The Motley Fool Discussion Boards
Investing/Strategies / Retirement Investing
|Subject: Re: Percentage of Market in Index Funds||Date: 8/15/2005 10:58 PM|
|Author: Viznut||Number: 47243 of 76882|
Yes, many of the major indexes are cap-weighted. However, I don't see any way that could cause a bubble.
Let me take a much simplified example. This should demonstrate my point, and may also point out my misconception to you, if one exists.
Suppose a market-cap weighted index tracks two stocks A & B, 50%/50% ($20 million of each = $40 million total). Now suppose Warren Buffet sells a bunch of stock A with good cause causing the price of stock A to drop 50%. Company A's market cap just dropped 50%, lowering the paper value of the overall index's assets 25% ($10 million dollars, new total $30 million). If the index doesn't immediately recomputed the weightings, it's going to try and sell $5 million of stock B and "purchase" $5 million of stock A (contrary to Buffet's good sense) to restore a 50/50 weighting, totally oblivious to the good reason that the investors might have exercised.
At first glance, it intuitively seems like index funds, if allowed to amass sufficient market share, are financially like big capacitors that soften the effect of other changes, tending to counteract the effect of investors making considered buy/sell decisions in the market. This would apparently tend to keep the market floating high when it really needs a downward adjustment (a bubble) or keep it hanging low when it is really due for a rise.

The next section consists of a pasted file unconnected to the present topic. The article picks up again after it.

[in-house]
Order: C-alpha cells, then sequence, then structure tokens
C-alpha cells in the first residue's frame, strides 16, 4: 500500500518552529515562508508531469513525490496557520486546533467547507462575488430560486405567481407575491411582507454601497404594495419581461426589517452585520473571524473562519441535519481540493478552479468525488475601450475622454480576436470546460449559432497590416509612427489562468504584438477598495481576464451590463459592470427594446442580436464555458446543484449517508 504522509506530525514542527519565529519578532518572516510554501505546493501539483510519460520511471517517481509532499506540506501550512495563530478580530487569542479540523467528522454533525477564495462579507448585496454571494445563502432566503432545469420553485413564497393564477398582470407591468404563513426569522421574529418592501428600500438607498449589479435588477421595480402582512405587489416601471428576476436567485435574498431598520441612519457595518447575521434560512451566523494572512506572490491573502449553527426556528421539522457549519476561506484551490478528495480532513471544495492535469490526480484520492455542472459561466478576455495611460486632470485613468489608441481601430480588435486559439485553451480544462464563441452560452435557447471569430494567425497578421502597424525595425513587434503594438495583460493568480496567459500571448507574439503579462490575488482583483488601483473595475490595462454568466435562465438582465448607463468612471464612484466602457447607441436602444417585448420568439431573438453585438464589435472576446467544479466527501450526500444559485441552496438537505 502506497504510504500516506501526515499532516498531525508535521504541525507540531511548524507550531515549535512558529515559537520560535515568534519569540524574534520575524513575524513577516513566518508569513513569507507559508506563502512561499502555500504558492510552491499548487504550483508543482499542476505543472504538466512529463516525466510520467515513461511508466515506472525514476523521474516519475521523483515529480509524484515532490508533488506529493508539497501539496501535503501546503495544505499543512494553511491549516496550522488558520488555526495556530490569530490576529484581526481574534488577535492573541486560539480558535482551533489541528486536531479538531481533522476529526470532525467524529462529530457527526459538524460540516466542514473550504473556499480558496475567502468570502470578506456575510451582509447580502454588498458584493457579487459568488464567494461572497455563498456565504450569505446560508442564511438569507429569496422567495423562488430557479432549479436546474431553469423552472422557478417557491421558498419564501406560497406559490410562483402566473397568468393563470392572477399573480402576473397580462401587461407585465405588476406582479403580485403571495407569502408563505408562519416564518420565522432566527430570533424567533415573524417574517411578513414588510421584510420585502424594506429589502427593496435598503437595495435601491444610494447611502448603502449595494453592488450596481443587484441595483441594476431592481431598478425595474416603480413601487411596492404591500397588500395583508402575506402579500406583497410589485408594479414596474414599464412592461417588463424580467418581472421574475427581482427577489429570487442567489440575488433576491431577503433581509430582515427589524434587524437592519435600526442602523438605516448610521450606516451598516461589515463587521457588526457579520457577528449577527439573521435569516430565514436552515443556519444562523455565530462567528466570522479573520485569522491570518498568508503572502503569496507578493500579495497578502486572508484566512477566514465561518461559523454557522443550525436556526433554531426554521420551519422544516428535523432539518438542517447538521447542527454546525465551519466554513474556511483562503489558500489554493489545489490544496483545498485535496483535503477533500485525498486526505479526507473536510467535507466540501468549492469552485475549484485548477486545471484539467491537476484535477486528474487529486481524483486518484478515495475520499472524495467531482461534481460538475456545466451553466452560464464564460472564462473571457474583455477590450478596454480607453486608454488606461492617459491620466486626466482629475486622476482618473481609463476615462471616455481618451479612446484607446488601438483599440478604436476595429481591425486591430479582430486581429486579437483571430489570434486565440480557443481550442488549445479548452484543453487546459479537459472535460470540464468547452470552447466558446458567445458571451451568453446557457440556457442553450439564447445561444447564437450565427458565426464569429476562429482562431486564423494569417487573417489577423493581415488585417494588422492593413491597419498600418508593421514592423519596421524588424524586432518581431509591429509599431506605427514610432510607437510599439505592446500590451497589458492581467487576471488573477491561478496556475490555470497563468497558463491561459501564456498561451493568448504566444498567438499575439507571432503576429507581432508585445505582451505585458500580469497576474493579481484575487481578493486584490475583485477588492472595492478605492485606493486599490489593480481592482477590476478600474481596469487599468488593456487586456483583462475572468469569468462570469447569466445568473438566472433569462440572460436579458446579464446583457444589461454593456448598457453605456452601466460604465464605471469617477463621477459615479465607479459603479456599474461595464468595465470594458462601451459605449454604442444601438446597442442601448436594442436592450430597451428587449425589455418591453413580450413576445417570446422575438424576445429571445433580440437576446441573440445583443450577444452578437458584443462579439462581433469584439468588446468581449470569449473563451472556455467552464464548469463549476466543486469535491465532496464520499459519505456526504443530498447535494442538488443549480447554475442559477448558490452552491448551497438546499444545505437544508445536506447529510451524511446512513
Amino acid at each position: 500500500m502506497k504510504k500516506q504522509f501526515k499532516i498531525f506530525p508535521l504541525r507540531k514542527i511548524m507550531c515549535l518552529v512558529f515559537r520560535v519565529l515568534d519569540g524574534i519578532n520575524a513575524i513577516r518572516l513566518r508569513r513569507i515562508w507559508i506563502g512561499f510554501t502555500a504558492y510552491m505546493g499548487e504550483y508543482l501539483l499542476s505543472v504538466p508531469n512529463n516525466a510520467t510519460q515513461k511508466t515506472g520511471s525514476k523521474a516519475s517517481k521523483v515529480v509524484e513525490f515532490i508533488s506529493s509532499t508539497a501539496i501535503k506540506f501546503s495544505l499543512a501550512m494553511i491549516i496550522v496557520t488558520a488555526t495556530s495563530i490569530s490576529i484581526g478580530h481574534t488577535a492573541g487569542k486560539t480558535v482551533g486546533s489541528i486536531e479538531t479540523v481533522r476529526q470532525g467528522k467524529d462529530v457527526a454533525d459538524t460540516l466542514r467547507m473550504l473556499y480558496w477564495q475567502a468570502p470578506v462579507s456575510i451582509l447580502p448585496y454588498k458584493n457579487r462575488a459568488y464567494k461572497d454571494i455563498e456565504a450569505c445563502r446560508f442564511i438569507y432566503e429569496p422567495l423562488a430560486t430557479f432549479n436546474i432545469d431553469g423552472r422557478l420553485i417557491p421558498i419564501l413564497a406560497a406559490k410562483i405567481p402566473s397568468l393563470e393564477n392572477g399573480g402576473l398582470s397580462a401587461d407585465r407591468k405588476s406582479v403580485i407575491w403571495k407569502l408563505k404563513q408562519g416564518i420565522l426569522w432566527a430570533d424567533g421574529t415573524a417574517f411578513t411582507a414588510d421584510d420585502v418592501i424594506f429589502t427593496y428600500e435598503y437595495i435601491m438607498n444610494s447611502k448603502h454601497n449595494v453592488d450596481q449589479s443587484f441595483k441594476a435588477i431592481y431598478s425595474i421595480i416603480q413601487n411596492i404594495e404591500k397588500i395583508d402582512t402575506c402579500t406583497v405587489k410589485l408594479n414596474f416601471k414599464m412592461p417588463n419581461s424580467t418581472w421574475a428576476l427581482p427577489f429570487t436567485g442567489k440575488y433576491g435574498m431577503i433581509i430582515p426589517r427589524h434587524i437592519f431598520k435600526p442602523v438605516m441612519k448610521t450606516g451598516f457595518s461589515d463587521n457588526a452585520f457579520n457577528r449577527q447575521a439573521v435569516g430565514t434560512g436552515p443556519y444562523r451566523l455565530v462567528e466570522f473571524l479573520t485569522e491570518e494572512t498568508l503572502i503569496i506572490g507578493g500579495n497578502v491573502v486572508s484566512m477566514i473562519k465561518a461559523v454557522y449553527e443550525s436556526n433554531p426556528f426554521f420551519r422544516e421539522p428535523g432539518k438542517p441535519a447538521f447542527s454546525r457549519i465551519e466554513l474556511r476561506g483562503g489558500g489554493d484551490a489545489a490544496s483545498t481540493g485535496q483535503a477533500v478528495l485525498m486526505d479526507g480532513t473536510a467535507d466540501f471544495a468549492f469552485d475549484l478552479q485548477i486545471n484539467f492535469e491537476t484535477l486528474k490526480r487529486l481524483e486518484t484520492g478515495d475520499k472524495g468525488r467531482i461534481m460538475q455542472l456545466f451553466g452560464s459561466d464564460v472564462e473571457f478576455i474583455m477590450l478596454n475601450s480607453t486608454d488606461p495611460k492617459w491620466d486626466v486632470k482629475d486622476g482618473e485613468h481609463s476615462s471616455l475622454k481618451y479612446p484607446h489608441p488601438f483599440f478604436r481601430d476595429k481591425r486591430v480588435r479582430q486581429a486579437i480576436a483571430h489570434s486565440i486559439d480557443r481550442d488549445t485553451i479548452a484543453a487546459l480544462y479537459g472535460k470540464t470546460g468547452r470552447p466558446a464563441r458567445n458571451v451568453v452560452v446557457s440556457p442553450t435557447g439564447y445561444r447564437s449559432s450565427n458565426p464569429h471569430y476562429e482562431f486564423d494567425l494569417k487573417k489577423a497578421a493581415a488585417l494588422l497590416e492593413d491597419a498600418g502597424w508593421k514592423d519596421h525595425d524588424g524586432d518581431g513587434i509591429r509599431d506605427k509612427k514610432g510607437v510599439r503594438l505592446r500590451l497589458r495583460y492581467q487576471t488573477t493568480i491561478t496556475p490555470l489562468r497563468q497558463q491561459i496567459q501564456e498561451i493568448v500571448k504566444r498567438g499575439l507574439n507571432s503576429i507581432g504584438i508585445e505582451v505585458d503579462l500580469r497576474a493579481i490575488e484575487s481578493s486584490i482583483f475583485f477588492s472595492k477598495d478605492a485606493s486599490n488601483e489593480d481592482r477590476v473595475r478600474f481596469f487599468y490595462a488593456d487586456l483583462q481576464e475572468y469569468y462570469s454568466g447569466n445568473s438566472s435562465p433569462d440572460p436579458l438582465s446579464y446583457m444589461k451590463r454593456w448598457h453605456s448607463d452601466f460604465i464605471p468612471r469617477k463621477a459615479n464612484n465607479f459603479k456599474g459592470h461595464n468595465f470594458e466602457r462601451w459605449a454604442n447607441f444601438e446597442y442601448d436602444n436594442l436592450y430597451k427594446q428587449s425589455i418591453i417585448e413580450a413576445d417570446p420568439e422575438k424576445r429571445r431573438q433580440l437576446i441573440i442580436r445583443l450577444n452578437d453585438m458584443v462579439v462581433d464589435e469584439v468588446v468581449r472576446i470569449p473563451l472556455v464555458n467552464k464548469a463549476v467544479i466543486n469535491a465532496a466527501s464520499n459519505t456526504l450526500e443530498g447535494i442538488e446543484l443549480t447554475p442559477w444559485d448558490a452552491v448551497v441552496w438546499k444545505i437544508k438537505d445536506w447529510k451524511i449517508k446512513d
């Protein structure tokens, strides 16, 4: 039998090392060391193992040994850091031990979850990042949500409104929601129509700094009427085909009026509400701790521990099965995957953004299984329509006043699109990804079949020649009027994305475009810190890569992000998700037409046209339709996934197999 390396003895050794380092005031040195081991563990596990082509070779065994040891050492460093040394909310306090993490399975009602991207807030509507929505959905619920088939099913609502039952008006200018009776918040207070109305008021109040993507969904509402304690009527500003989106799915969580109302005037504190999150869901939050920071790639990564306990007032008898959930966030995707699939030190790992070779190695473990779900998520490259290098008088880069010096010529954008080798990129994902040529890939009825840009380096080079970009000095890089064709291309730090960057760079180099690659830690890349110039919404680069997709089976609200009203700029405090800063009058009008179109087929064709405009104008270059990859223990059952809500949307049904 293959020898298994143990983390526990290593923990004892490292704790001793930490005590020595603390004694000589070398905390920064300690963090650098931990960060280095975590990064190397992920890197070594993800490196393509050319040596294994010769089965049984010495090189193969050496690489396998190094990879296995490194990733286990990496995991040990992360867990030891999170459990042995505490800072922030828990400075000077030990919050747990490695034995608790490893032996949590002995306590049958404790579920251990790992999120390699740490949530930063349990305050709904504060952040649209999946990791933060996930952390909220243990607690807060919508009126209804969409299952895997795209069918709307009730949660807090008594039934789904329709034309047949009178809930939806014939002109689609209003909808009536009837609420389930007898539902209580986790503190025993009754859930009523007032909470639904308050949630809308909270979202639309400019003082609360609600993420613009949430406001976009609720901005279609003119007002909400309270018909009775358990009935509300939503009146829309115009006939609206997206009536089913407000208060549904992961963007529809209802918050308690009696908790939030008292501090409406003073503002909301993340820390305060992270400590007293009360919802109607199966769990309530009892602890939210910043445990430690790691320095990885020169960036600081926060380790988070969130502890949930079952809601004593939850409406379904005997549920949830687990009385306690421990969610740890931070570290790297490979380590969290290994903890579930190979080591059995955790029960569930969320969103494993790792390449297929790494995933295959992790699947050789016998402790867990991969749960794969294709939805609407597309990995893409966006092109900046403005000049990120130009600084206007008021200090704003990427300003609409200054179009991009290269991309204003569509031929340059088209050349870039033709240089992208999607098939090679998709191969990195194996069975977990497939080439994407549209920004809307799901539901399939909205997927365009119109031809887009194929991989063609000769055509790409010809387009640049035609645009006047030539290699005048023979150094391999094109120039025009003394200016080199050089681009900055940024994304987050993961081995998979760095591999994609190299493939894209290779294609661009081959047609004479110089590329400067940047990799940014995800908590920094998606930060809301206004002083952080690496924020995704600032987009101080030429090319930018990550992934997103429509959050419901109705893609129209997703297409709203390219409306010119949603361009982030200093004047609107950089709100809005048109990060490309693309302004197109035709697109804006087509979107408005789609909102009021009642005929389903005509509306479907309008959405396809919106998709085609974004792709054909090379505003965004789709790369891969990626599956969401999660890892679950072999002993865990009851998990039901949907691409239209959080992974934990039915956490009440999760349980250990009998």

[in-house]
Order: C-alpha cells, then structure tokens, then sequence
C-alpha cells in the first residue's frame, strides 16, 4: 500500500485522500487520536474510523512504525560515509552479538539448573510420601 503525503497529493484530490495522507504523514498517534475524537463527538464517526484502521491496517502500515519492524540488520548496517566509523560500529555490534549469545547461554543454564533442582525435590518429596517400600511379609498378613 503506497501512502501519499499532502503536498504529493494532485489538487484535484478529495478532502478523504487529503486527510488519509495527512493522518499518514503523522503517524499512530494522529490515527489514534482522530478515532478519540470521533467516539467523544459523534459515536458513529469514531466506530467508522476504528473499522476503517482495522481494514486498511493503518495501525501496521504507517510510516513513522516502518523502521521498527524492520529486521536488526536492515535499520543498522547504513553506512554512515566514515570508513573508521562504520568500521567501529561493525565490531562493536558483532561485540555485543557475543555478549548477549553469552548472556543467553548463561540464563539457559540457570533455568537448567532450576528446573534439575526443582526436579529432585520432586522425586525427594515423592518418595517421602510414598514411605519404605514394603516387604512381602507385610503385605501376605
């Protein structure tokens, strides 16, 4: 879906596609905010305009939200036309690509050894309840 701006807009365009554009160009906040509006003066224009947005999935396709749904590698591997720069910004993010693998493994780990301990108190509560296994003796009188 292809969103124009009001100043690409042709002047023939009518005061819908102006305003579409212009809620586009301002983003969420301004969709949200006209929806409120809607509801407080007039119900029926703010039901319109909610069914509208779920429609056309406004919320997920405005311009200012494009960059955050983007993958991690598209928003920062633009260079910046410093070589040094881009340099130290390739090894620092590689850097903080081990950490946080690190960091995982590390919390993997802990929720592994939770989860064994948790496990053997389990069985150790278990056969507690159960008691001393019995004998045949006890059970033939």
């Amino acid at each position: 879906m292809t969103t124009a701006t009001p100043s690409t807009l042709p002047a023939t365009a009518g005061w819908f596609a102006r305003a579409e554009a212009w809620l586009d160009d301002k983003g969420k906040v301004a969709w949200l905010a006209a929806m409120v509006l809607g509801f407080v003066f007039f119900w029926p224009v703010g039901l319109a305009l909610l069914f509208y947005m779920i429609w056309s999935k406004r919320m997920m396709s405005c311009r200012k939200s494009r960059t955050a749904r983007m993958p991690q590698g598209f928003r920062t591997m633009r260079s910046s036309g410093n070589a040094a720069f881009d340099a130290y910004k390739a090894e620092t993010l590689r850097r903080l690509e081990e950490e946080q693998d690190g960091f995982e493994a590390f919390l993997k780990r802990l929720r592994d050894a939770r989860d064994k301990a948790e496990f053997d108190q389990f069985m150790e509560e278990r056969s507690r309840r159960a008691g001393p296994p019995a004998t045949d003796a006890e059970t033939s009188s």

I use Morningstar Instant X-Ray for this
Thanks for the reply, and the link. I didn't find data that helps to answer the question what percentage of the market is tied up in indexing vs. non-indexing investments though. But I could have missed it.
Even so, the S&P 500 is doing something to satisfy concerns similar to yours.
Interesting -- thanks. If shares owned by index funds such as Vanguard are classified as stocks owned by "other publicly traded companies" in this language, it does seem that this might help subtract out the "indexing effect". Though with fewer shares under consideration, it may may make stocks more volatile and increase the influence of investors with large market share in a company. But that's probably better than having index funds make decisions based on the automated trades of other index funds.
|Copyright 1996-2015 trademark and the "Fool" logo is a trademark of The Motley Fool, Inc. Contact Us|